Unfortunately, the life of an emperor would not always be filled attending lavish ceremonies, directing military campaigns and dictating laws. He would often sit on the throne, paranoid, fearful of those closest to him. Of the first twelve emperors - Augustus through to Nerva - four would die naturally (although some question one or two of these), four would be assassinated, two would commit suicide, and two would be murdered by poison or suffocation, as one historian put it, “supreme power brought supreme risk.” It was rare that an emperor would resign or die a natural death as the possibility of being overthrown always existed.
The autocratic power of the emperor would endure despite the destructive reigns of Caligula, Nero, Commodus, and Elagabalus. Luckily for the empire, it would see the strength of such men as Vespasian, Trajan, Marcus Aurelius, and Constantine; territories would be gained and lost; the empire would expand and contract, but somehow, despite the good and bad, the empire would continue to survive.
The emperor held a special place in the hearts and minds of the people of Rome, both in life and in death. This adoration for the imperial leader would lead to his eventual deification or apotheosis. However, this type of honor or Imperial Cult was not unique to Rome; it dated back to Alexander the Great - he considered himself not the son of Phillip II but the son of Zeus. Emperor Augustus was treated as a deity during his reign; altars and temples were built to honor him throughout the empire - Pergamum, Lyons, and Athens - but none were built in Rome (at least while he still lived). Although he may have considered himself the son of a god, he never permitted himself to be called a god. Upon his death, the Senate would deify him - the same would happen to many of those who followed him, for example, Antonius Pius, Hadrian, Marcus Aurelius, Trajan and Alexander Severus. Often, an emperor would initiate the deification of his predecessor. Unfortunately, emperors such as Tiberius, Caligula, Nero, Commodus, and Elagabalus were considered too “odious” to receive the honor. Caligula and Nero both considered themselves gods while they were still alive, and Commodus thought he was actually the reincarnation of Hercules.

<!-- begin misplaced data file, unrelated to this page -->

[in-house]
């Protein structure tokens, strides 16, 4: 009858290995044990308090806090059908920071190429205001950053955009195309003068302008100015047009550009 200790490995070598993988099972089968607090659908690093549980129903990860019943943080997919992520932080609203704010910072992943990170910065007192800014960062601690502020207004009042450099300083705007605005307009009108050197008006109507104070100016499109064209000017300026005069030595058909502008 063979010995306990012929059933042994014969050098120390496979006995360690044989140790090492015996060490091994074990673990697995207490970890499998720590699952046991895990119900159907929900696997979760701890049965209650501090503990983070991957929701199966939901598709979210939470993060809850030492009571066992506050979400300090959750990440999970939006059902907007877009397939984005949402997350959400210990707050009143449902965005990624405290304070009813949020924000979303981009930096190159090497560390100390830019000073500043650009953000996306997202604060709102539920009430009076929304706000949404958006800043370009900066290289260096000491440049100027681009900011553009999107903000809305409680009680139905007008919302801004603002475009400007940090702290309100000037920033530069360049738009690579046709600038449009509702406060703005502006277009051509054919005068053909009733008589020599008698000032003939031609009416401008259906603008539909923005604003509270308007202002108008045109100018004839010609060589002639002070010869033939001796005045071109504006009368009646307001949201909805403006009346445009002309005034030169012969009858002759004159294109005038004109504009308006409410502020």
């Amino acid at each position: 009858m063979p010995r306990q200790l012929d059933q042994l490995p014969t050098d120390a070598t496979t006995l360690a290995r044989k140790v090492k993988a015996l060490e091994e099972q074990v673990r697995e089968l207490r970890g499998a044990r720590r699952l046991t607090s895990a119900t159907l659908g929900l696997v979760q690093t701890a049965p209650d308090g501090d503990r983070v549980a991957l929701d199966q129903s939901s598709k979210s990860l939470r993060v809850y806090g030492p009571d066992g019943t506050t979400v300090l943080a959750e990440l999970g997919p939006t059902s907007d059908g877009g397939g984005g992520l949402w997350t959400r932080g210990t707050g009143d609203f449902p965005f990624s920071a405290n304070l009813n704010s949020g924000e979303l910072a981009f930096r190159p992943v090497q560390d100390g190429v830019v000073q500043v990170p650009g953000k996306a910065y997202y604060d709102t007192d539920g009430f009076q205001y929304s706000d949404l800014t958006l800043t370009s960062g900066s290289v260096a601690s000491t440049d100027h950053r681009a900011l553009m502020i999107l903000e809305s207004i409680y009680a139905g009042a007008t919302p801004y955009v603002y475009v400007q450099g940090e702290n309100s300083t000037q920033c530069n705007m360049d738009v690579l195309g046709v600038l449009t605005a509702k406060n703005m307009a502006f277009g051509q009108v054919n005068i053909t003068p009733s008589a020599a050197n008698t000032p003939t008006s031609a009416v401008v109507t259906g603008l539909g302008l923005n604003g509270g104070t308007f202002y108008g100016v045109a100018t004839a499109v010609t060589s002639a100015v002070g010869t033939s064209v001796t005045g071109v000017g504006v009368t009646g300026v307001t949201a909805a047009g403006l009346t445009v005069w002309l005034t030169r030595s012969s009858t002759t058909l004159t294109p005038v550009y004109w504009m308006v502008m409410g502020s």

Division of the Empire
After a long period of truly incompetent emperors, Diocletian came to power in 284 CE. The Pax Romana or Roman peace had been dead for over one hundred years. The empire was being attacked on all sides and it was on the verge of collapse. Diocletian realized the one major flaw of the empire - its size. To solve the problem he created the tetarchy or rule of four. He divided the empire into two parts, one with its capital at Rome and another with its capital as Nicomedia (it would later be moved to Byzantium or Constantinople by Emperor Constantine). The principate initiated by Augustus was replaced by the dominate, however, he strengthened the borders, developed a more efficient bureaucracy, and stabilized the economy. Unfortunately, as the eastern half of the empire flourished, the west declined, even the city of Rome fell into ruin, until, finally, in 476 CE, the last emperor surrendered. The city’s conqueror, Odoacer, refused the title of emperor.
For the most part the people of the Roman Empire were kept reasonably happy, even during times of duress, as long as the emperors provided grain for bread and games/entertainment. Lasting monuments were built to honor many of the emperors - the Baths of Caracalla and Nero, the Arch of Constantine, and Trajan’s Column. The emperor was an absolute ruler who provided stability for the people. It was never a constitutional office, quite simply, the emperor was the law.